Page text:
COPENHAGEN Maersk Line, the world’s biggest shipping company, is to buy smaller rival Hamburg Süd, joining a wave of M&A in the industry just over two months after the Danish company revealed plans to bolster its transport operations.
The deal, announced by parent A.P. Moller-Maersk (MAERSKb.CO) on Thursday, is the group’s first full takeover in more than a decade and highlights a consolidation drive in container shipping, which has been grappling with low freight rates and oversupply.
It also follows Maersk’s new boss Soren Skou’s move to focus on transport and logistics and spin off the company’s energy operations.
Maersk shares rose more than 5 percent.
Hamburg Süd, part of the Oetker Group, is the world’s seventh largest container shipping line and operates 130 container vessels primarily in trade between the northern and southern hemispheres. Maersk has a fleet of more than 600 ships.
“This will provide us with a very strong platform in Latin America,” Skou, chief executive of Maersk Line and the Maersk Group, said on a conference call, noting “significant” cost benefits from combining the companies’ network.
Skou declined to disclose the value of the deal, but said it would be a cash only transaction, and that Maersk did not need to sell other assets to ahead with the purchase.
He also said Maersk would be looking at a “light-touch integration” of family-owned Hamburg Süd, keeping both the brand name and the company’s headquarters in Hamburg.
“I would imagine that more (consolidation) can happen in the future. Even with this acquisition, the market is still quite fragmented, and I would be surprised if this was the final piece,” Skou said.
With the acquisition, Maersk Line will increase its container capacity to around 3.8 million TEU (20-foot Equivalent Unit), boosting its market share to 18.6 percent from 15.7 percent, it said.
Maersk’s combined fleet will consist of 741 container vessels with an average age of 8.7 years, compared with 9.2 years before the deal.
The transaction will help Maersk Line to boost its presence in global trade, especially in Latin America where Hamburg Süd has had a strong presence since its foundation in 1871 by representatives of Hamburg merchant houses.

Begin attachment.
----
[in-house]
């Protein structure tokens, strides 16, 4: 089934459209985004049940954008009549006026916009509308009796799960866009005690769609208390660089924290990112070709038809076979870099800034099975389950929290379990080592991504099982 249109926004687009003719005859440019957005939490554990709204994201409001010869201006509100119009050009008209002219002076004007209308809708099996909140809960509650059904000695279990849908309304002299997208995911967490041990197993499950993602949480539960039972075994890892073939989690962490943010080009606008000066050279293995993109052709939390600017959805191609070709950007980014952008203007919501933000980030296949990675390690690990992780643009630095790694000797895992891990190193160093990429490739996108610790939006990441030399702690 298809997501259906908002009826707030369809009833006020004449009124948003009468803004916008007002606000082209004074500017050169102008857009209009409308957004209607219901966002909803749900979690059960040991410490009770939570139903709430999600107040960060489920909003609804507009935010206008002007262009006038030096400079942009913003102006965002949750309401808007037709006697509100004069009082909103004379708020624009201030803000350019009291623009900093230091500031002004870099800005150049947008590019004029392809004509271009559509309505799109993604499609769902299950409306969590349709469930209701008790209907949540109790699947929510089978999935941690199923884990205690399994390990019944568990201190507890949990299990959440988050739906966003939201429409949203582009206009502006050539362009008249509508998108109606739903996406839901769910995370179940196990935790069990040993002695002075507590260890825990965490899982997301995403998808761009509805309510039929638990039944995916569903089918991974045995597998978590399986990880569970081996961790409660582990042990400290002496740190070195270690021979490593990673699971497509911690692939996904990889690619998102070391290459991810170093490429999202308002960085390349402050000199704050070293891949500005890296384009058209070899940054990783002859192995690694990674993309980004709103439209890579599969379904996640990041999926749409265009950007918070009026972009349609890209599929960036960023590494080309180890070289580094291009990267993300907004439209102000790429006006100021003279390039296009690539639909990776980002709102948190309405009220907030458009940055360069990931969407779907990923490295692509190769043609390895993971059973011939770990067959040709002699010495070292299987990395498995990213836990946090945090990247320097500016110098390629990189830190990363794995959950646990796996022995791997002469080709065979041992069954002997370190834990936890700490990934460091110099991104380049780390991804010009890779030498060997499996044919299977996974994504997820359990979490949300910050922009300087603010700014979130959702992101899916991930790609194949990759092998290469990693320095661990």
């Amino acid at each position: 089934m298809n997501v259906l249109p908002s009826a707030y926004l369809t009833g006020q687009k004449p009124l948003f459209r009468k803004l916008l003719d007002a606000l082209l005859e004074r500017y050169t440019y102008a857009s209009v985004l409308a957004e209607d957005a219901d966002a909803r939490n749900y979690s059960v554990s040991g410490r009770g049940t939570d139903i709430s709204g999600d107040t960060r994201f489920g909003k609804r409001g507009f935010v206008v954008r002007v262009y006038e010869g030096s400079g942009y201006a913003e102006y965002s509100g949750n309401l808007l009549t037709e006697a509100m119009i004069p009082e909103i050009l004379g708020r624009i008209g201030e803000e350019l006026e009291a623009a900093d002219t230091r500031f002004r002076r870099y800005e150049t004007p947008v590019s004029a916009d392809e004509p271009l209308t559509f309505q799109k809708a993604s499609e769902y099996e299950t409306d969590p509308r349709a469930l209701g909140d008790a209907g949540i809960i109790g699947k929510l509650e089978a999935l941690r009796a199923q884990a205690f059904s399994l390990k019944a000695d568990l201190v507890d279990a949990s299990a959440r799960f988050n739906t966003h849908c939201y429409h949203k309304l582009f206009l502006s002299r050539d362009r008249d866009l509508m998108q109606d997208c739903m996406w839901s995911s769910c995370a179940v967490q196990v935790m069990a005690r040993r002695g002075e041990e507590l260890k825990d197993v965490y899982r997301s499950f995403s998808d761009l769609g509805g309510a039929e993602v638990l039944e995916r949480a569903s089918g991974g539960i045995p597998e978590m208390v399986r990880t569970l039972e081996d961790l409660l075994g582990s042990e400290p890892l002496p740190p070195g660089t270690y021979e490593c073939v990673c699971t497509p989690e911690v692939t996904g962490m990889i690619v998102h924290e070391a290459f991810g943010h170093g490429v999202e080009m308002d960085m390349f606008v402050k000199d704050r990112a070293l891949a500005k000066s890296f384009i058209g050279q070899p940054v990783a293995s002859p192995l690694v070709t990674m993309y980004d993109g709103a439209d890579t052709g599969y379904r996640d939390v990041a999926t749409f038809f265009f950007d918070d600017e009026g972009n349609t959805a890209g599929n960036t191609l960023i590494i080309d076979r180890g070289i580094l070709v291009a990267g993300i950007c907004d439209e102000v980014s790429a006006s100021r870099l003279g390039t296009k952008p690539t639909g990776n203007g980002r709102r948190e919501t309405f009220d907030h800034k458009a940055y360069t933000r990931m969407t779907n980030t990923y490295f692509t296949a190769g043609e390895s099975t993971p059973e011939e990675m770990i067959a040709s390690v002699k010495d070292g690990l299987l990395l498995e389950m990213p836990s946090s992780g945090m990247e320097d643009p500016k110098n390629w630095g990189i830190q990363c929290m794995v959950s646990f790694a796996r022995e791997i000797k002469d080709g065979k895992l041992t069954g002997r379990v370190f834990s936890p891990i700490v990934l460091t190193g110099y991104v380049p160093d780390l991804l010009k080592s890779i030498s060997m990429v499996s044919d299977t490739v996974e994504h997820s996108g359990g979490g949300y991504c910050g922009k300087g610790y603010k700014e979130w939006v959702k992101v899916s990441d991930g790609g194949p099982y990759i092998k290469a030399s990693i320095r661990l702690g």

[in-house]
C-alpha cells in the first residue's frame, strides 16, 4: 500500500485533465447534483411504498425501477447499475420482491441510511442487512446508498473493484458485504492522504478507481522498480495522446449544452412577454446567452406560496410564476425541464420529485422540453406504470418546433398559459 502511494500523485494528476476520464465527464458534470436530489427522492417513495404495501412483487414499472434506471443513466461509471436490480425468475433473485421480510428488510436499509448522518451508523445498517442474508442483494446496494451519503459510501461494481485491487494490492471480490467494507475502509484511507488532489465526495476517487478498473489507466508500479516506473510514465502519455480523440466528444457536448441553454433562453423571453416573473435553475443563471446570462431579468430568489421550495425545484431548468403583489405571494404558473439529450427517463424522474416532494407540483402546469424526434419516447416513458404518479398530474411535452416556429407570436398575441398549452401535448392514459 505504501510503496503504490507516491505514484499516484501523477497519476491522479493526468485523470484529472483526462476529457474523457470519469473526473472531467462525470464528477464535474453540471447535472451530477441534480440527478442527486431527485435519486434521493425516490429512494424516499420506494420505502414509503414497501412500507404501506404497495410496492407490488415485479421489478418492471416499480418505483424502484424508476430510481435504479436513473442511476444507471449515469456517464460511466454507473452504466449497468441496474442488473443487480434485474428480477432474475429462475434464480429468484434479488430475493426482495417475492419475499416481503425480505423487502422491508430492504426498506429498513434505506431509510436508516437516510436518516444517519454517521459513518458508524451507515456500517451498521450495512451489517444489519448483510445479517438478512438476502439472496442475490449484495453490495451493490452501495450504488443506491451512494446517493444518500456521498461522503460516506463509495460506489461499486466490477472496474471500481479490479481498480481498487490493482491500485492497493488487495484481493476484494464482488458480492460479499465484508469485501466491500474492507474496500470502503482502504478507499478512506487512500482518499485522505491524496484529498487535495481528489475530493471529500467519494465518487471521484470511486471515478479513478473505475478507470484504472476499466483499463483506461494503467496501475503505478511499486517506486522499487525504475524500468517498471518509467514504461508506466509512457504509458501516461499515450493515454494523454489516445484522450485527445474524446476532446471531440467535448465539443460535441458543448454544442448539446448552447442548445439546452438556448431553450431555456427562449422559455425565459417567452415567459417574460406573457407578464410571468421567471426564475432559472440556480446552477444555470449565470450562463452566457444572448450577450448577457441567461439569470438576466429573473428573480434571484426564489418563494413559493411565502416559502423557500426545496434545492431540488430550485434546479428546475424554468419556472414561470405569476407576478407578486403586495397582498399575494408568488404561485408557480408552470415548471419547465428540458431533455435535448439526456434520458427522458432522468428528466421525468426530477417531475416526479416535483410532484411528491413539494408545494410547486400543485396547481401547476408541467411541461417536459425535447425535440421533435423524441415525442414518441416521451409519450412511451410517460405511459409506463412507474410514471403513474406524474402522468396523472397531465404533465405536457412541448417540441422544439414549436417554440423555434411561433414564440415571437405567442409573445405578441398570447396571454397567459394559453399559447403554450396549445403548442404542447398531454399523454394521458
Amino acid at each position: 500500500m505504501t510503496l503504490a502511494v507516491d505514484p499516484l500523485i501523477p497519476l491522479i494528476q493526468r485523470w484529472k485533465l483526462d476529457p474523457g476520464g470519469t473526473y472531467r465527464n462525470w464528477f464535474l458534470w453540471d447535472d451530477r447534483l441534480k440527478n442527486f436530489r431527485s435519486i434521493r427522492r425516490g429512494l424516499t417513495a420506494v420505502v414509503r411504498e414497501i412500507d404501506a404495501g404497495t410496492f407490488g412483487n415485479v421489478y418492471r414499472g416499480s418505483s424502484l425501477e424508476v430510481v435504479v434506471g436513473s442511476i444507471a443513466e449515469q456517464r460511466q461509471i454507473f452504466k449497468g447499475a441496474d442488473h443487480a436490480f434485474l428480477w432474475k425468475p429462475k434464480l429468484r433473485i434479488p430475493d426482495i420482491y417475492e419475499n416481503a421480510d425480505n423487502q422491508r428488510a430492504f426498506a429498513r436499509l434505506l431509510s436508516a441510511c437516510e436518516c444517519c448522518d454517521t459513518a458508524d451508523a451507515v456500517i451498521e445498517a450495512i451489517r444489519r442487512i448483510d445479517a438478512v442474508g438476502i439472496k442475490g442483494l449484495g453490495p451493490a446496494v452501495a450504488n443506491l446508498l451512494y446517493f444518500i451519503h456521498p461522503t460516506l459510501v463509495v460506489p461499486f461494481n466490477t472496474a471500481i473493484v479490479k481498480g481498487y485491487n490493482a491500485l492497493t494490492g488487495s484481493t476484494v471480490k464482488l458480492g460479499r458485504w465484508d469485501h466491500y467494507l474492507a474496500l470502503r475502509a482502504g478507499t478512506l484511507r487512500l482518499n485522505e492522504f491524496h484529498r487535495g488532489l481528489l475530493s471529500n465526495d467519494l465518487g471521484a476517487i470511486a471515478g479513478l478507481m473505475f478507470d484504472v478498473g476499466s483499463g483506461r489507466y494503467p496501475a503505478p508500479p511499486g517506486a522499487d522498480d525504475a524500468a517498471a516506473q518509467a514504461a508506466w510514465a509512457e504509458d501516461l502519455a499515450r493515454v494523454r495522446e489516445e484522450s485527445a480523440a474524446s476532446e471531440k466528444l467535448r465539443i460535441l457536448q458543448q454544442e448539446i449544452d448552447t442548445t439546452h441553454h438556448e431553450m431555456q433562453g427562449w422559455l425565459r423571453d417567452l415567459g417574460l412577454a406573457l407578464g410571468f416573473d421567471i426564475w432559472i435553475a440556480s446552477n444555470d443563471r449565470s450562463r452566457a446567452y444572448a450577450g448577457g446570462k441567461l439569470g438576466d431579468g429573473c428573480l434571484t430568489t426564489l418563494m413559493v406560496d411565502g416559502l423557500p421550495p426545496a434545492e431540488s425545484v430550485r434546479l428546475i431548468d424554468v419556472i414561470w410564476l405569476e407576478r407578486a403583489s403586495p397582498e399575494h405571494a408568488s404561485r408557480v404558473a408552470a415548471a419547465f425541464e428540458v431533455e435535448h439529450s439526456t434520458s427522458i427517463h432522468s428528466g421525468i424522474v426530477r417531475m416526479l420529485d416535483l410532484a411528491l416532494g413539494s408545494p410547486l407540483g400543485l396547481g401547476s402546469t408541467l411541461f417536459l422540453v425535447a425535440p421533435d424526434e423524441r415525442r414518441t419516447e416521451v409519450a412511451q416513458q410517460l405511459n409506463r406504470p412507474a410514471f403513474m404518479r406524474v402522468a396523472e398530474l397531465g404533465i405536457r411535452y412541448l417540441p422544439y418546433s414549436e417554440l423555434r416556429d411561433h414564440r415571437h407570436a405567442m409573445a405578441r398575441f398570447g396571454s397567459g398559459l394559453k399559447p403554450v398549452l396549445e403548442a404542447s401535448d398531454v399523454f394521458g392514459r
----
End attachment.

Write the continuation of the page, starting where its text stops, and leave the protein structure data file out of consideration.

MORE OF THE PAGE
“It’s a smaller and more niche player – it’s a good strategic fit for Maersk,” analyst Michael Jorgensen at Alm. Brand Bank said. He described the acquisition as a defensive consolidation. Alm. Brand has a “buy” recommendation on Maersk.
Hamburg Süd has 5,960 employees in more than 250 offices across the world. Last year, the company’s revenue was $6.73 billion and of that $6.26 billion came from its container line activities, Maersk said.
Oetker Group is involved in shipping, banking, food and beverages. There had been speculation in the shipping market that the Oetker-family would opt to sell its container business.
“Giving up our engagement in shipping after an 80 year-long ownership in Hamburg Süd was not an easy decision for my family,” said August Oetker, chairman of the advisory board behind the management holding company of the Oetker Group.
The deal will be the first full acquisition by Maersk since a takeover of P&O Nedlloyd a decade ago.
Other container lines have been looking to do deals to build scale. Family-owned French group CMA CGM sealed an acquisition this year of Singapore-based Neptune Orient Lines, which has given it market leadership on trans-Pacific routes.
Last week, the European Commission gave conditional approval to a merger between German container shipping line Hapag-Lloyd (HLAG.DE) and the United Arab Shipping Company.
In 2013, a planned merger between Hapag-Lloyd with rival Hamburg-Süd was called off as terms could not be agreed.
Maersk said the deal would be subject to final agreement and regulatory approvals, and would have no impact on Maersk’s outlook for 2016.
A.P. Moller-Maersk said it expected to give more details following approval of the purchase agreement which is expected early in the second quarter of 2017.
(Reporting by Jacob Gronholt-Pedersen; additional reporting by Annabella Pultz Nielsen and Nikolaj Skydsgaard in Copenhagen and Jonathan Saul in London; editing by Jason Neely and Jane Merriman)